Education is such a contrived, political issue. A massive and amorphous bureaucracy conjoined at the hip by public sector unions, which together have become an immovable force. Throw in the nutters that want their religion and/or version of the universe’s origins taught publicly and you get the fuster cluck we currently enjoy.
There are glimmers of hope, however, and Apple’s initiative to remake textbooks is among brightest, which could obviate the corrupt and wasteful process of textbook selection and provision.
That said, Houghton Mifflin Harcourt (HMH) is claiming stunning success in an Algebra textbook pilot program at the Amelia Earhart Middle School in California’s Riverside Unified School District. Previously, only 59 percent of students achieved proficiency or better, a mark that was radically improved to 79 after by using the iPad-based textbook and teaching method.
“The app was great! Students were motivated and more in charge of their own learning,” said Dan Sbur, one of the two math teachers involved in the study. “[HMH Fuse] is more of a ‘my generation thing’ as opposed to a textbook.”
The choice of Algebra for the pilot is obvious as it’s a subject where there’s universal agreement on the need for improvement and there are absolutely no religious overtones whatsoever — it either works or it doesn’t.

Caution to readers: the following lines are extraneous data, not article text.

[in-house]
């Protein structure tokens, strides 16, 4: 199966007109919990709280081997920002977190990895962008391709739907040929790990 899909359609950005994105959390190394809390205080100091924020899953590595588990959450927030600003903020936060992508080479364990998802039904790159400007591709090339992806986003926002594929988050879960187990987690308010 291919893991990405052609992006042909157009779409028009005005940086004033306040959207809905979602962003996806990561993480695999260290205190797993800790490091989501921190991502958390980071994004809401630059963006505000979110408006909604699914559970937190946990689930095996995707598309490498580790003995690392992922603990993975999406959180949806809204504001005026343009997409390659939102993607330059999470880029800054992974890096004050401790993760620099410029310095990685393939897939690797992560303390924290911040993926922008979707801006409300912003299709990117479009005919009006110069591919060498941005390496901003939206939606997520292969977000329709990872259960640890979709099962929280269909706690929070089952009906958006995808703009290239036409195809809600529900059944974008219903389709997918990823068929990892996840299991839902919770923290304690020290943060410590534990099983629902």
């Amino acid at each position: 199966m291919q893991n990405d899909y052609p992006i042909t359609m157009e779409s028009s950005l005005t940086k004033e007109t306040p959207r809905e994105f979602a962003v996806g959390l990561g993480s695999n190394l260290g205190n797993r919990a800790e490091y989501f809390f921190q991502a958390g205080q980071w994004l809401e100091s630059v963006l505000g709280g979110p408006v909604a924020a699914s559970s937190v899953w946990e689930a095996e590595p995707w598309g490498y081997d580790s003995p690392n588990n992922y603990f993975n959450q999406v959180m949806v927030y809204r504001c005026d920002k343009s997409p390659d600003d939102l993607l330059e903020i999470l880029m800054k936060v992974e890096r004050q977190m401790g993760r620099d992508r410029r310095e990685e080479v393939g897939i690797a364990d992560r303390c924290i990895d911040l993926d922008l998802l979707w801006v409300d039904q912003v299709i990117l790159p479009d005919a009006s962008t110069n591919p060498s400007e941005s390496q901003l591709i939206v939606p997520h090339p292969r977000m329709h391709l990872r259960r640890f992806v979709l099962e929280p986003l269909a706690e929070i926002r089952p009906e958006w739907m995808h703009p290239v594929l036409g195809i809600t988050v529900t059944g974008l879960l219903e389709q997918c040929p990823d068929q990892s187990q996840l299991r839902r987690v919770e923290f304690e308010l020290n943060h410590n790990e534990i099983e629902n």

“By engineering a comprehensive platform that combines the best learning material with technology that embraces students’ strengths and addresses their weaknesses, we’ve gone far beyond the capabilities of an e-book to turn a one-way math lesson into an engaging, interactive, supportive learning experience,” said Bethlam Forsa, executive vice president, Global Content and Product Development. “With HMH Fuse, teachers can assess student progress in real time and tailor instruction as needed.”
We need so much more of this kind of success — measurable, observable success that opens every subject and established methodology to questioning and, one hopes, rending apart…
What’s your take?